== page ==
With a 2-0 Stanley Cup final lead in hand, and two gut wrenching losses administered to the visiting Bruins, the Vancouver Canucks have shipped up to Bruins territory, eager to continue on with their momentum and bring the Cup back with them.
Game two, like game one ended in crushing style for the spoked B's, having the game go into over time only to lose in less time than Norm at Cheers could quaff an ale.
In the blink of an eye, Alex Burrows (most likely public enemy number one in Boston these days) had flashed past a sprwaling Tim Thomas and out hustled, and out muscled Zdeno Chara, pushing the puck into the gaping front of the Bruins net, a 3-2 victory secured and delirium to be released on Vancouver's streets on Saturday night.
The Bruins, who perhaps had thoughts of taking a win back home through game two, had played a fairly good second period, out playing the Canucks, taking advantage of chances and even miracle, of miracle, scoring a power play goal.
It was their best period collectively of the six and a bit played through the first two games, but in the end, it was as though it didn't matter. As the Canucks seemingly have been able to do when required most, they collected themselves heading into the third period and battled back, first with the Sedin's line which collected the tying goal on a picture perfect play, adding to the pressure of the third, shaking the confidence of the Bruins when it needed to be steeled the most.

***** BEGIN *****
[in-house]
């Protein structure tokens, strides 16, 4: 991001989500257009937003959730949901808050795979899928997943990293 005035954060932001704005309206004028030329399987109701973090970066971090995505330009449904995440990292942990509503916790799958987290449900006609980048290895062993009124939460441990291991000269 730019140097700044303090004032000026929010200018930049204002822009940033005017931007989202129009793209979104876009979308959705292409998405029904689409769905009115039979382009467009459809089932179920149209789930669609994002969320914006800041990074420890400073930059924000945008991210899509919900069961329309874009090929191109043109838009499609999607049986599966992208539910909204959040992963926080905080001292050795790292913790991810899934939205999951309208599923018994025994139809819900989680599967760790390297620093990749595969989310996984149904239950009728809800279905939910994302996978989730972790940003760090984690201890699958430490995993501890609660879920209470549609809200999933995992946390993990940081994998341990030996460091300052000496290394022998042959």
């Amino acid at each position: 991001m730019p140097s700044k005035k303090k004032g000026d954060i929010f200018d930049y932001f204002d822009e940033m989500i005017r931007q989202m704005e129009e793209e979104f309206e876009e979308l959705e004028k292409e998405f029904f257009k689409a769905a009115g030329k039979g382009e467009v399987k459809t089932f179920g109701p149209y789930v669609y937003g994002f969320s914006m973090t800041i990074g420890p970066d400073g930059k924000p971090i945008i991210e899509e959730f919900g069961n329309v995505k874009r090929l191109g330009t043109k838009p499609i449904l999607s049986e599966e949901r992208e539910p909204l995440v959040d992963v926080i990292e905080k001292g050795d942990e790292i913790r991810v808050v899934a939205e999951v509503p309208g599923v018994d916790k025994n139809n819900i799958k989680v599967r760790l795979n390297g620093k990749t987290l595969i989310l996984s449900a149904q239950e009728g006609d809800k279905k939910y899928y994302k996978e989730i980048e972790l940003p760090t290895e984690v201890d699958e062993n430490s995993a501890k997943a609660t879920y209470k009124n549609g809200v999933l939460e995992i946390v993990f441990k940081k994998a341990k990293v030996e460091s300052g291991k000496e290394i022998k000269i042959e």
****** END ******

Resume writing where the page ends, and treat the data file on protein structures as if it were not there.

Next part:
The Bruins held off the attack to full time, but then, with the overtime just underway a turnover to Alex Edler was pushed up to Daniel Sedin, who deflected the pass up to Burrows who was into the Bruins zone and off and away to the Canucks history books once again.
It was the second big play goal scored by Burrows in this years Stanley Cup playoffs, larger even than his pivotal goal against the Hawks in the first round...
Saturday's marker steeped in the controversy of the last few days a dagger like score, one that will be food for thought for whatever amount of games remain in this Stanley Cup Final.
In fact, Burrows who clearly has gotten into the psyche of the Bruins (and we imagine as he will learn into that of their fans as well), has also staked out some ground in the minds of those that cover the game.
Frankly we're not sure if we really need to hear any more about "the bite" from the talking class of Pierre McGuire, Mike Milbury and Don Cherry, all of whom have, er, um, feasted if you will, on the discussion points of the previous 48 hours to Saturday's puck drop.
Messrs. McGuire and Milbury in particular have been a little over the top with their high moral ground, making the Bruins sound as though they play for Mother Teresa Academy, not at all familiar with the historical stories of the team that once was known as the "BIG BAD BRUINS"
Mr. Milbury, who should perhaps wear a Bruins sweater to the NBC booth, has ratcheted up the outrage to bellicose levels, a tad cartoonish really, considering this is a fellow that once climbed far into the stands at Madison Square Garden to beat a fan on the head with his own shoe, a technique that he made famous long before it was fashionable in such places as Iraq and Egypt.